Friday, August 31, 2007

IAEA Report on Iran - Enrichment Programme 'Well Below Capacity'

Although you would barely know it from the reporting on the BBC. Although their report describes 'significant developments', it only gives a passing mention to the fact that the enrichment programme is well below capacity. According to the BBC:

The UN nuclear watchdog says Iran has agreed to a plan aimed at clearing up questions about its controversial nuclear activities.

The IAEA says the development is "significant", but adds that for the plan to work, it is essential to get full and active co-operation from Iran.

It also says Iran is continuing its enrichment programme, but at a slower pace than before, despite UN sanctions.

Western powers fear Iran could try to make nuclear arms, which Tehran denies.

Notice the fact that the reduction in enrichment is secondary to the fact that they are enriching and that this is contrary to UN sanctions. Their actual capacity seems barely important to the BBC, who concentrate on the agreement between the IAEA and Iran. Compare this to the coverage in Haaretz, an Israeli newspaper:

Iran's uranium enrichment program is operating well below capacity and is far from producing nuclear fuel in significant amounts, according to a confidential United Nations nuclear watchdog report.

A senior Iranian nuclear official said the
International Atomic Energy Agency's (IAEA) report showed U.S. suspicions about Tehran's nuclear intentions were baseless.

Officials familiar with the report said the IAEA could open future inquiries into Iran's atomic activity if new suspicions arose, even after Tehran answers questions about the program under a transparency deal reached this month.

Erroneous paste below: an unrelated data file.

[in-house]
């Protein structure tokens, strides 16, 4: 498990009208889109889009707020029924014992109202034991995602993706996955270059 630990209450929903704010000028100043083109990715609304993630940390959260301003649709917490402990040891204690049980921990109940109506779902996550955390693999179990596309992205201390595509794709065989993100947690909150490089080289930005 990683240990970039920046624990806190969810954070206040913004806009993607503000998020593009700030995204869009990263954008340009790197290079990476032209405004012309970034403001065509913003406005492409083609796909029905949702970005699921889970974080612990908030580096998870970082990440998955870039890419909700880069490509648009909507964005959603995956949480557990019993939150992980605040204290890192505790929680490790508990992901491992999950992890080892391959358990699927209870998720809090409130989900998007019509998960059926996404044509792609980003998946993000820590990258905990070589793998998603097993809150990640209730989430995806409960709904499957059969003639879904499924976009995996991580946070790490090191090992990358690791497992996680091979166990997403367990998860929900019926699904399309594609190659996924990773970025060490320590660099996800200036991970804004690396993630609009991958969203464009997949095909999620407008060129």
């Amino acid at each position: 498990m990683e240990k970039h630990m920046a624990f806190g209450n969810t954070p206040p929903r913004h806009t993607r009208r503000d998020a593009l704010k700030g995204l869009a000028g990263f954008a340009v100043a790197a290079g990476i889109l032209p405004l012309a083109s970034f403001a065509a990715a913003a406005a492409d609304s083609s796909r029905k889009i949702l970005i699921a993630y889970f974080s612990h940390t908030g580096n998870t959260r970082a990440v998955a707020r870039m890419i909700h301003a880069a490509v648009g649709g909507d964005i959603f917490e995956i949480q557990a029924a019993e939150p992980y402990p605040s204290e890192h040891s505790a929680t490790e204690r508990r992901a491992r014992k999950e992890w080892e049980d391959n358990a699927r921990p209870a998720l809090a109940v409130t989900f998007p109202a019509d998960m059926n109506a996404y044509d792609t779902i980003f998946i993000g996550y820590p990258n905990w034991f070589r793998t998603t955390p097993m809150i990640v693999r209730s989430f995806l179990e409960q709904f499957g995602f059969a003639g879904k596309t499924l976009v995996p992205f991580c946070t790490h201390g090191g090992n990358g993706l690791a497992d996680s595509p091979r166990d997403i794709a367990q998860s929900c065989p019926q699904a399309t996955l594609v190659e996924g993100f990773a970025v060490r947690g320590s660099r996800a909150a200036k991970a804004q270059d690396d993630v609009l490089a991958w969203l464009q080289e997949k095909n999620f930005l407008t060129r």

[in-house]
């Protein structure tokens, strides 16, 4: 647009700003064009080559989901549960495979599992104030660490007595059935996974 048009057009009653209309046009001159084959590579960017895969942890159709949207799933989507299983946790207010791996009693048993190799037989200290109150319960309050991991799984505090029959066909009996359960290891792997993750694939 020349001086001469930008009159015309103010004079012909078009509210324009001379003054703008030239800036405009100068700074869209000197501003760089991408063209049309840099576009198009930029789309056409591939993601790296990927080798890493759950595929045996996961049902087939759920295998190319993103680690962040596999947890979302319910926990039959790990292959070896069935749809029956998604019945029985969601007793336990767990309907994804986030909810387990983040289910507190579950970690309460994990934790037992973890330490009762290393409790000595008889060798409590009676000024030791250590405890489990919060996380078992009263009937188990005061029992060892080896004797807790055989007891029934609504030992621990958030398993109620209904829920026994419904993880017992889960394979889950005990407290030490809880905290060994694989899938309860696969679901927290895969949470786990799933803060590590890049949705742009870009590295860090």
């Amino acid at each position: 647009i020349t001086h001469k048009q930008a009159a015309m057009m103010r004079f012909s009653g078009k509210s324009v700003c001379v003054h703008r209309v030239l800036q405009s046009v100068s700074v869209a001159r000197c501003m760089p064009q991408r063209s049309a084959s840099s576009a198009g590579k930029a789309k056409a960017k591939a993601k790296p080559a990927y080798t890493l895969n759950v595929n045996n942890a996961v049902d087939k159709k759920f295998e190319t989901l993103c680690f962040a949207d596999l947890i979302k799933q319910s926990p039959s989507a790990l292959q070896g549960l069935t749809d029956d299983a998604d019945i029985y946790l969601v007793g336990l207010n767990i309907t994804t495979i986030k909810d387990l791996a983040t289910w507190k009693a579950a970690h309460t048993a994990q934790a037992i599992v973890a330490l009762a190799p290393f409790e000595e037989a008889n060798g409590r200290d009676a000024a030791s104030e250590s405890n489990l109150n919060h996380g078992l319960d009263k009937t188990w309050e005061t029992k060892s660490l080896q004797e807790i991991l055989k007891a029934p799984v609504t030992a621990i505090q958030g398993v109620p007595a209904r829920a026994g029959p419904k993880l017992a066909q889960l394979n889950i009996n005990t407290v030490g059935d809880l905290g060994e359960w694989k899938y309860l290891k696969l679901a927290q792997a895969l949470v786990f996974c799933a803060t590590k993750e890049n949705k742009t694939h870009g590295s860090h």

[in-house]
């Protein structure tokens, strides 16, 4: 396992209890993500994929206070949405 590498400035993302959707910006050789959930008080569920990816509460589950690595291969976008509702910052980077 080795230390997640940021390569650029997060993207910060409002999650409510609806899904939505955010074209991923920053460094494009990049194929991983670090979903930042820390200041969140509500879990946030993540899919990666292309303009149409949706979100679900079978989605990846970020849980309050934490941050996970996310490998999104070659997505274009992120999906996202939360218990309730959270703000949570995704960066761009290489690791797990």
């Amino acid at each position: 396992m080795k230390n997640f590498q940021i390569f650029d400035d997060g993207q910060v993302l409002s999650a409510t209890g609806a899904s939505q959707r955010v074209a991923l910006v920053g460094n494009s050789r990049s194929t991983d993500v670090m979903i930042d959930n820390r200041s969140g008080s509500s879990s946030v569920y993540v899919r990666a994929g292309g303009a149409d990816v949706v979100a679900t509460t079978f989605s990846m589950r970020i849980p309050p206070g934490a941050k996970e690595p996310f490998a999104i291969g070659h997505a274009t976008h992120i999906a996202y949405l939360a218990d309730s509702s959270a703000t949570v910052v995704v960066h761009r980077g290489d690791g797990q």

Western leaders suspect Iran wants to build atom bombs, not generate electricity, and were alarmed when Tehran said in April it had reached "industrial capacity" to enrich uranium.

But the IAEA report said Tehran remained far short of that threshold. Iran had just under 2,000 centrifuges divided into 12 cascades, or interlinked units, of 164 machines each refining uranium at its underground Natanz plant as of August 19, it said.

Not only does this undermine the case for war that is slowly being built up by the US, it also proves the extent to which the Iranian regime will over-exaggerate their capacity. Reports such as these are often overlooked as governments build the case for military action. It is clear that Iran is a long way from posing the threat that the Western powers allege, however, this does not mean that the propaganda campaign will cease. On the contrary, they will continue to present Iran as a country seeking nuclear armaments in attempt to threaten the world. This is, perhaps, the reason why Iran has requested that its understanding of the agreement with the IAEA be published on the IAEA website (which you can read here - pdf file).